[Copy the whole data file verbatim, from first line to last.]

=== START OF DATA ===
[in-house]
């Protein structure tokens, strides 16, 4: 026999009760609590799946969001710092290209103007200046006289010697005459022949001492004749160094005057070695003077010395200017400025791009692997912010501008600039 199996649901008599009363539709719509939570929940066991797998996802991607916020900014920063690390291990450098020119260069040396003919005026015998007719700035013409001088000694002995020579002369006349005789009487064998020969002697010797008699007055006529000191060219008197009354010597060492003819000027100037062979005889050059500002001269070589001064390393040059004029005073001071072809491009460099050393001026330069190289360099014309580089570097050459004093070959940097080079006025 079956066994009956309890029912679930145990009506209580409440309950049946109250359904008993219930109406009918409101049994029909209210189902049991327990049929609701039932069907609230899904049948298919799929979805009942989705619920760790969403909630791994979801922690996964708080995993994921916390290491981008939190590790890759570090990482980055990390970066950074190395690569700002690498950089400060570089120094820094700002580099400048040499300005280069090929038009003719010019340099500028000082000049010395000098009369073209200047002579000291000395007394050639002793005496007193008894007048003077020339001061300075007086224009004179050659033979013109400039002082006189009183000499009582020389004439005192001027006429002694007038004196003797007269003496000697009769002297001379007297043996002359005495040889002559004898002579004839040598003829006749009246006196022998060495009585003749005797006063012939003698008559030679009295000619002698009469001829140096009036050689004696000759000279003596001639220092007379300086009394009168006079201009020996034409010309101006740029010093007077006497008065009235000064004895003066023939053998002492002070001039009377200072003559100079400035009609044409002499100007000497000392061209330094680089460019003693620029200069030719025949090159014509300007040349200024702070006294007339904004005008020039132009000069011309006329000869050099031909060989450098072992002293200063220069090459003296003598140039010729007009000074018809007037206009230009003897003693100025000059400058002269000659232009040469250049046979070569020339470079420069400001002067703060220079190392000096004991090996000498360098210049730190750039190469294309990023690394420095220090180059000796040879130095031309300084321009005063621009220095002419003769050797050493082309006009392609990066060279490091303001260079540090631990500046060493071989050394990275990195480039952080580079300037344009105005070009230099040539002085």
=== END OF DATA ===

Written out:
[in-house]
């Protein structure tokens, strides 16, 4: 026999009760609590799946969001710092290209103007200046006289010697005459022949001492004749160094005057070695003077010395200017400025791009692997912010501008600039 199996649901008599009363539709719509939570929940066991797998996802991607916020900014920063690390291990450098020119260069040396003919005026015998007719700035013409001088000694002995020579002369006349005789009487064998020969002697010797008699007055006529000191060219008197009354010597060492003819000027100037062979005889050059500002001269070589001064390393040059004029005073001071072809491009460099050393001026330069190289360099014309580089570097050459004093070959940097080079006025 079956066994009956309890029912679930145990009506209580409440309950049946109250359904008993219930109406009918409101049994029909209210189902049991327990049929609701039932069907609230899904049948298919799929979805009942989705619920760790969403909630791994979801922690996964708080995993994921916390290491981008939190590790890759570090990482980055990390970066950074190395690569700002690498950089400060570089120094820094700002580099400048040499300005280069090929038009003719010019340099500028000082000049010395000098009369073209200047002579000291000395007394050639002793005496007193008894007048003077020339001061300075007086224009004179050659033979013109400039002082006189009183000499009582020389004439005192001027006429002694007038004196003797007269003496000697009769002297001379007297043996002359005495040889002559004898002579004839040598003829006749009246006196022998060495009585003749005797006063012939003698008559030679009295000619002698009469001829140096009036050689004696000759000279003596001639220092007379300086009394009168006079201009020996034409010309101006740029010093007077006497008065009235000064004895003066023939053998002492002070001039009377200072003559100079400035009609044409002499100007000497000392061209330094680089460019003693620029200069030719025949090159014509300007040349200024702070006294007339904004005008020039132009000069011309006329000869050099031909060989450098072992002293200063220069090459003296003598140039010729007009000074018809007037206009230009003897003693100025000059400058002269000659232009040469250049046979070569020339470079420069400001002067703060220079190392000096004991090996000498360098210049730190750039190469294309990023690394420095220090180059000796040879130095031309300084321009005063621009220095002419003769050797050493082309006009392609990066060279490091303001260079540090631990500046060493071989050394990275990195480039952080580079300037344009105005070009230099040539002085």